Sports betting marches on in NJ – but federal court still holds the cards

Regulations governing sports betting at New Jersey’s racetracks and Atlantic City casinos are anticipated to be formally adopted by the state’s Division of Gaming Enforcement by Oct. 1, an agency spokeswoman said Wednesday.

A 60-day period for public comments on the proposed regulations expired Friday, said DGE spokeswoman Lisa Spengler. Of the seven responses, six were from gambling-related companies and the other from the state’s Council on Compulsive Gambling. The agency’s responses to the comments will be included in a summary published at the time of the official adoption, she said.

Once the regulations are adopted, the state can begin accepting applications for sports betting licenses, Spengler said, unless a judge in an ongoing federal lawsuit says otherwise. The National Football League and its counterparts in baseball, basketball, hockey, and collegiate sports jointly sued the state last month to stop the new gambling. The leagues argue that a 20-year-old federal law prohibits such gambling in all but four states, while the state’s defense is that the law is unconstitutional.

Dennis Drazin, the operator of Monmouth Park, said that he expects to be ready to submit his horse racing track’s sports betting application as soon as DGE allows it. Drazin also said that he “intends to go forward with free play,” in which visitors to the track could bet on NFL games at his track as soon as Nov. 1. But the prizes would not be cash, but vouchers and discounts at Atlantic City casinos.

more detail on the comments below:

William Hill, the United Kingdom’s largest bookmaker which is licensed in Nevada and Delaware, and the Atlantic Club casino in Atlantic City were among those offering written comments on the sports betting regulations. Cantor Gaming and electronic gaming equipment testing company Gaming Laboratories International, also based in Las Vegas, had their own questions. The other commenters were Freehold Raceway and an affiliate of Greenwood Gaming (which operates a casino in Philadelphia).

– Freehold Raceway President Christopher McErlean asked DGE for a list of the sites of “a former racetrack” that could offer sports betting under the proposed regulations. State Sen. Ray Lesniak, D-Union, Trenton’s most vociferous supporter of sports betting, has said that the regulation would allow for a sports betting book at the site of Garden State Park in Cherry Hill.

– Greenwood, which owned Garden State Park at the time it closed in 2001, proposed to DGE that the definition specify that eligibility for such sites be defined as “the persons or entities that held a valid permit to hold or conduct a race horse meeting within this State in the calendar year 2000.”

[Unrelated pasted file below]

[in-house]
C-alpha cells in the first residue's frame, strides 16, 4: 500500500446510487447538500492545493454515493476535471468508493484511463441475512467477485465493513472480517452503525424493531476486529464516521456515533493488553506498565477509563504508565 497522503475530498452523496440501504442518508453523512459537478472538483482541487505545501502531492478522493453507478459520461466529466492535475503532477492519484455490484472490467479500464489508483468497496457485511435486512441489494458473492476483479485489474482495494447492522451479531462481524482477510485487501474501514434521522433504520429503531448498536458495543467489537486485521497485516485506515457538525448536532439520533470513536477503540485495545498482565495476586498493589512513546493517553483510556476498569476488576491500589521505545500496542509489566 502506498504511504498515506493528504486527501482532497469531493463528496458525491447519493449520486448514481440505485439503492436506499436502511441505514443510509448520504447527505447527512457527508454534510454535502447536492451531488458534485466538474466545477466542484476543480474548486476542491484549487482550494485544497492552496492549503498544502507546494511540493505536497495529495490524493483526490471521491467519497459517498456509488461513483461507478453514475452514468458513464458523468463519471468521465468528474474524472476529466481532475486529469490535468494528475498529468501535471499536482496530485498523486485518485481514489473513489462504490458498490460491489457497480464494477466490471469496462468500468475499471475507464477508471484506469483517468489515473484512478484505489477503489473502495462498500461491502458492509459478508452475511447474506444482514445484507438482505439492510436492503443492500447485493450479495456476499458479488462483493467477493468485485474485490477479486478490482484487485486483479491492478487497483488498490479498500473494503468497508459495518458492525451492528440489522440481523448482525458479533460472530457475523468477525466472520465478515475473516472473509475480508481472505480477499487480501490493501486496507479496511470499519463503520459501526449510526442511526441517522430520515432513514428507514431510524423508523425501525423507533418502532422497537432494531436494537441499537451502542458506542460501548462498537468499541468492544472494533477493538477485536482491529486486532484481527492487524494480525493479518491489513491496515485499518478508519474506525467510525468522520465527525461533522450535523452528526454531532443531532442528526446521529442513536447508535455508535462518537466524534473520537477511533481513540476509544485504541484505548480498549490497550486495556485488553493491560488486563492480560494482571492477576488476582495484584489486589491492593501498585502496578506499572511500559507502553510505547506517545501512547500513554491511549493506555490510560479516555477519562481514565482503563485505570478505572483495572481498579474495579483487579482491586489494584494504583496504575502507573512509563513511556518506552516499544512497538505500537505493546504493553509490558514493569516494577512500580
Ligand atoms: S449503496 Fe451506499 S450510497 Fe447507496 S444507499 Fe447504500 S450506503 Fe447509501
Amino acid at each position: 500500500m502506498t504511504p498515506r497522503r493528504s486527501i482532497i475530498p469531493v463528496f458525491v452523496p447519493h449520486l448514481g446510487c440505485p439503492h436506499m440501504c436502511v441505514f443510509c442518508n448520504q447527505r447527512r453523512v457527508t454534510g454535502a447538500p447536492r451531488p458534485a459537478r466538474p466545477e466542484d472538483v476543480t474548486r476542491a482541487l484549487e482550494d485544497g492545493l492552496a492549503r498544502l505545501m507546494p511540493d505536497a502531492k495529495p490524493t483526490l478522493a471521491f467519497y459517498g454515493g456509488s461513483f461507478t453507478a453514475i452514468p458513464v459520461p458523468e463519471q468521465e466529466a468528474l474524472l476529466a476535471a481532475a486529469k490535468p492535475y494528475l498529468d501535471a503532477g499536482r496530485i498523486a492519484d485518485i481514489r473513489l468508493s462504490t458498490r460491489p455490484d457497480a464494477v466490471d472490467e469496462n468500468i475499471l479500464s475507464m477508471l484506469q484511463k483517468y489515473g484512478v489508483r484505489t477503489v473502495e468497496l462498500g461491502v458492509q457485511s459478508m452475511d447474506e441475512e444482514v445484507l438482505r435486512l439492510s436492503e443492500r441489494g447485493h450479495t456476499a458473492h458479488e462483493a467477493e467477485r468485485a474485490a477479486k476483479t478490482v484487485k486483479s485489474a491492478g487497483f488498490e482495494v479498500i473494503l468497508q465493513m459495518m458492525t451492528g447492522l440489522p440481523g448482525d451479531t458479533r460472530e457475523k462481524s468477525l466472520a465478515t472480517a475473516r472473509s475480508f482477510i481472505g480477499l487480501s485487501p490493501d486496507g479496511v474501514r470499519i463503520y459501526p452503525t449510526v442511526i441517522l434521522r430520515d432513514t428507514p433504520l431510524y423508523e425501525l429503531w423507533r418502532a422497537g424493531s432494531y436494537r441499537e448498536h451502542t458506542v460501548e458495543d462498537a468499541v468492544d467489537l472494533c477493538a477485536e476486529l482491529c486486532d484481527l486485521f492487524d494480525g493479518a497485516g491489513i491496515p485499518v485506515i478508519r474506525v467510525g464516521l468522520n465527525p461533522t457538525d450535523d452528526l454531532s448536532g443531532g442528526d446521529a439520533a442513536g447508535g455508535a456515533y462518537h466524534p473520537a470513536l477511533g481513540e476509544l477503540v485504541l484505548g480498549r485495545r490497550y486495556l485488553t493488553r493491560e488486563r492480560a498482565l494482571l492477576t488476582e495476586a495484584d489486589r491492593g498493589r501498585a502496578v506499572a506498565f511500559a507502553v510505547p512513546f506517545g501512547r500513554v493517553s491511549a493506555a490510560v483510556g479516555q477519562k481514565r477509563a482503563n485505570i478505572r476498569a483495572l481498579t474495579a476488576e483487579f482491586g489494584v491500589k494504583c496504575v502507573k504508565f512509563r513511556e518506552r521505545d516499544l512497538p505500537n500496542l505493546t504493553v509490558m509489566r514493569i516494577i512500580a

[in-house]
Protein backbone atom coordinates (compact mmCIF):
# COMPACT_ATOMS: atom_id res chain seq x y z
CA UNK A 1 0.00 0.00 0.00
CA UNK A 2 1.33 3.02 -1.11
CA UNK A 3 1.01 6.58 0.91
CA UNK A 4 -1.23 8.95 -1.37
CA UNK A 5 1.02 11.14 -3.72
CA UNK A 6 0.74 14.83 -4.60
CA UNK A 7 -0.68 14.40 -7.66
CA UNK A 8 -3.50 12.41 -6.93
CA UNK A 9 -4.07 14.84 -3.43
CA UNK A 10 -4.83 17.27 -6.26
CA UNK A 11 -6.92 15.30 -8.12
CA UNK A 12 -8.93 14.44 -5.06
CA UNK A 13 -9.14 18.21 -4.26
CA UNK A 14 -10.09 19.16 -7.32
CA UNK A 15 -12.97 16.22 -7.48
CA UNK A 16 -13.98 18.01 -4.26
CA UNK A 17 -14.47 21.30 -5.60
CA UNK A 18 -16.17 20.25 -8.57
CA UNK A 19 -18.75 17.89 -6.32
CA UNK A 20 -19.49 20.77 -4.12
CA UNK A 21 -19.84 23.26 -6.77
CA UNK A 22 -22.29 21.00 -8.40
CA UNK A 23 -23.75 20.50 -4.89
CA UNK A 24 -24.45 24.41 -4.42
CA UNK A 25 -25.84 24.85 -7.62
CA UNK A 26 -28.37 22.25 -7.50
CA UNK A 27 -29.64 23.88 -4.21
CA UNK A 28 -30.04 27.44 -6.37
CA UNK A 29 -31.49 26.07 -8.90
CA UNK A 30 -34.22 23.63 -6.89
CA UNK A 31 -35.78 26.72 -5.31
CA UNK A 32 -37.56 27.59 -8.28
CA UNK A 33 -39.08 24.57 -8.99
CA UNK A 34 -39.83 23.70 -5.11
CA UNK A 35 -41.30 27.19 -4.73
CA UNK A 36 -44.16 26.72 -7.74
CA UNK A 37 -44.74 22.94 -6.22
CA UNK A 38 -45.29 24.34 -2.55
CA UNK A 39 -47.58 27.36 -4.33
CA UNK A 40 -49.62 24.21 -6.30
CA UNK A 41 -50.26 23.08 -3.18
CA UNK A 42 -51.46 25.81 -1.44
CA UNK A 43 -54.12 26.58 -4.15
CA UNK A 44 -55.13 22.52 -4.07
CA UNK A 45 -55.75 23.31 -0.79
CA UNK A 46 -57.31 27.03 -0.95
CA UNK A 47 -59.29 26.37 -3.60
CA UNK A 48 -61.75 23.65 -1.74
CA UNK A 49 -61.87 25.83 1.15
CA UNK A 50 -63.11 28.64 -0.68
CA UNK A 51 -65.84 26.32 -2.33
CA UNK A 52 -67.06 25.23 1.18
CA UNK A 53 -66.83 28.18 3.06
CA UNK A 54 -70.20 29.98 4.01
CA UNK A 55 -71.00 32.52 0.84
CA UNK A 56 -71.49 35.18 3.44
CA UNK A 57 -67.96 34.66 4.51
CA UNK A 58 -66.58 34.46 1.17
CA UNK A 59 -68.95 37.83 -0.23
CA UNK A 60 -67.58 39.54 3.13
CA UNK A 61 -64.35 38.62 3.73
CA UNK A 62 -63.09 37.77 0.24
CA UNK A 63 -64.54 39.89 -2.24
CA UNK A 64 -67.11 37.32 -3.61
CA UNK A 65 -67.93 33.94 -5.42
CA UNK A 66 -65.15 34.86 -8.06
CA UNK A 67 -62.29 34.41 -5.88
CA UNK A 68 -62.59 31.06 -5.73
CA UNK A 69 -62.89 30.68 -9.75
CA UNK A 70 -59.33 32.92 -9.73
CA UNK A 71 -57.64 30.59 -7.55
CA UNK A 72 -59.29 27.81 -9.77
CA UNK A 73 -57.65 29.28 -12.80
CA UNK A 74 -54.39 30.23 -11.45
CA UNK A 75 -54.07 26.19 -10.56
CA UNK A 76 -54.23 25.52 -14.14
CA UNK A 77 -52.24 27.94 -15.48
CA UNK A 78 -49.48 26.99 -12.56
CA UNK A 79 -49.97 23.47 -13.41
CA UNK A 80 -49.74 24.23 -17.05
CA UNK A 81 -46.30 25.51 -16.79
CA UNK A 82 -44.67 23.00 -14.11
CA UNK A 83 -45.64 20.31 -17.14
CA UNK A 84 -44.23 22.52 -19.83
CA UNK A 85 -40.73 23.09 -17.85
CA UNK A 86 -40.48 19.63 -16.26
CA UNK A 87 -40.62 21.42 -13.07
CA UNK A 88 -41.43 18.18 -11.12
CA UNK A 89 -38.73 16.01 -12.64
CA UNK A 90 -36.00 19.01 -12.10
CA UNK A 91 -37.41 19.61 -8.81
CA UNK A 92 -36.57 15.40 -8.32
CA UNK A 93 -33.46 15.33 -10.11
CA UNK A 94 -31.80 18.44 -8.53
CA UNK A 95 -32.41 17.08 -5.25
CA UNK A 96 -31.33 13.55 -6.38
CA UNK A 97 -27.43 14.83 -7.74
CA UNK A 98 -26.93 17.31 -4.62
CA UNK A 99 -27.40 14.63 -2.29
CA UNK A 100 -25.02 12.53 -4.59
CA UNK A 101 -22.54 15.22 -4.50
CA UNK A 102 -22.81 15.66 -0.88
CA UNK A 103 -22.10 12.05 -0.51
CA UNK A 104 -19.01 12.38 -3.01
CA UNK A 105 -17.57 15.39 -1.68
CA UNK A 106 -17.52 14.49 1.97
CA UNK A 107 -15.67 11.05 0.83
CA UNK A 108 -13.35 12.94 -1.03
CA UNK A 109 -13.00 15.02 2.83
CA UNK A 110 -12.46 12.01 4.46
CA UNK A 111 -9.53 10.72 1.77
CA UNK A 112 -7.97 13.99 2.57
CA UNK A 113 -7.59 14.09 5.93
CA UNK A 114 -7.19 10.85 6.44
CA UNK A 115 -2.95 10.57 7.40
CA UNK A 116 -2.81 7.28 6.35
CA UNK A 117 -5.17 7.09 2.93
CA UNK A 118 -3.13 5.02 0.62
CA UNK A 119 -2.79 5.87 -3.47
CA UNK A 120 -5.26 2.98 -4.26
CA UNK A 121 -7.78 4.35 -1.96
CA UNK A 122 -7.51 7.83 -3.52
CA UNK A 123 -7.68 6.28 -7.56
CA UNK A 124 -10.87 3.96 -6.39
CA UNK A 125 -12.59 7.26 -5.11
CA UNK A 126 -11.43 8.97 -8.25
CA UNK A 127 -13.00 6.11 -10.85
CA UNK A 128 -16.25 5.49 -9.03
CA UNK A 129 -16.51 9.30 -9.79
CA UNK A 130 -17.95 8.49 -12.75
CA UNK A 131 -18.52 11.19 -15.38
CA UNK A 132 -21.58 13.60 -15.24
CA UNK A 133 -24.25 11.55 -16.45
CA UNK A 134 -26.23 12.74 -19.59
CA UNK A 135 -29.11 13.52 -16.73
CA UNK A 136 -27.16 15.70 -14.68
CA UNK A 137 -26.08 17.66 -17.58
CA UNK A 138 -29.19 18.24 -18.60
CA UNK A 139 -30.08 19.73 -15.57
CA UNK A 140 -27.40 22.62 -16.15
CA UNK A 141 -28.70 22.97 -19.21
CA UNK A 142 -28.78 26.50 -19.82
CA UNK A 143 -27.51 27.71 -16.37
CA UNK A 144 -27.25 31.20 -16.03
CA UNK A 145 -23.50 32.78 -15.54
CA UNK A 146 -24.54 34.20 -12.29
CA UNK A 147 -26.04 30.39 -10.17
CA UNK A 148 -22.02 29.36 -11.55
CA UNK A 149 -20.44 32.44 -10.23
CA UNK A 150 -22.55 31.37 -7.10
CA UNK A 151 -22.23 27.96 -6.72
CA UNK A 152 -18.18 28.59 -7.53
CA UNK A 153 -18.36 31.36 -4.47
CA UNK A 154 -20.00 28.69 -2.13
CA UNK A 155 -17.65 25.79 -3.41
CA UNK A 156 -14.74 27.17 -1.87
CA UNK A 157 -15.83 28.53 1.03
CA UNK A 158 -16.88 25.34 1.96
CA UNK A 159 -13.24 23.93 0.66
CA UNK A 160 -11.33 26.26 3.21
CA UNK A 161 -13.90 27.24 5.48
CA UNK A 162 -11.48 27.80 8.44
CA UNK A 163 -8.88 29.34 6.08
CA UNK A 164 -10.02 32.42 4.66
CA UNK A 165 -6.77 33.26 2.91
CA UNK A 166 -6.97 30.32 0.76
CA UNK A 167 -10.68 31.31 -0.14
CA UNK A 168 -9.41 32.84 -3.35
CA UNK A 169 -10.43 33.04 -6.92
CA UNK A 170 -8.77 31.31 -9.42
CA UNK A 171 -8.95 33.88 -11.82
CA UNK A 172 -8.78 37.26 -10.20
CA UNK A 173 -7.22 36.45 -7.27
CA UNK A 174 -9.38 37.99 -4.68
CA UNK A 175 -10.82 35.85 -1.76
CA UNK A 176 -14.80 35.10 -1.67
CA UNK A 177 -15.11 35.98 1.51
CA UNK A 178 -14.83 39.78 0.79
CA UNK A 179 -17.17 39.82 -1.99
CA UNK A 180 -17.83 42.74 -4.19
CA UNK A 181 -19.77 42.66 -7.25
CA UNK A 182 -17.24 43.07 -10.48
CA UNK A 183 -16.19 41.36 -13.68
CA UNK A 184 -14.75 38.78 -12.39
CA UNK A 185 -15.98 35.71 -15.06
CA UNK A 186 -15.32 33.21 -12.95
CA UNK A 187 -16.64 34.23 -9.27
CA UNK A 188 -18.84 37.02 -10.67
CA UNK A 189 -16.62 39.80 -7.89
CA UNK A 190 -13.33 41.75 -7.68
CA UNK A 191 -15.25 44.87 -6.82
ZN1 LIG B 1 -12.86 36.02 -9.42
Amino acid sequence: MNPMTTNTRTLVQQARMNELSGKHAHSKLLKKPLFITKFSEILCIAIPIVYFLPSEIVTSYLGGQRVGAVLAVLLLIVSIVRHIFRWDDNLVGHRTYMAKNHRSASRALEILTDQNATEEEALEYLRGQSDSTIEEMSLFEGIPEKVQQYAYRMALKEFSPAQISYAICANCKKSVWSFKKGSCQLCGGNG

– The Cantor Gaming response to DGE proposes amended language that would create exceptions to the requirement that the betting only be conducted at the “sports pool lounge” in the casino or racetrack.
Randall Sayre, who served on the Nevada Gaming Control Board for 30 years and responded on behalf of Cantor Gaming, wrote that events such as Super Bowl parties usually are hosted in “ballrooms or showrooms.
“Confining sports wagering to a central location will create logistical challenges for the patrons and operators in fulfilling their wagering interests,” Sayre wrote.

– Joseph Asher, chief executive at William Hill, recommended a change in the provision that no one may place a bet for another person. Asher suggested that the state mirror the Nevada rule that allows bets to be placed for friends or co-workers as long as the person placing the bet is not compensated.

– The Atlantic Club one-page submission notes the regulations require “a cage or satellite cage in or immediately adjacent to the sports pool lounge. The casino suggests “that a slot booth be added as an acceptable cage configuration in a sports lounge.”

– Gaming Laboratories wonders “is a patron able to cancel a wager prior to an event?” The question is meant to “mitigate attempts at odds manipulation.” Other questions are about language regarding hardware and software, and a question on the exact definition of “wagering account.”

– Donald Weinbaum, executive director of the Council on Compulsive Gambling, expressed appreciation for the setting of the minimum age at 21 and for another proposed requirement that half of the $50,000 licensing cost go to problems that identify and target problem gamblers.

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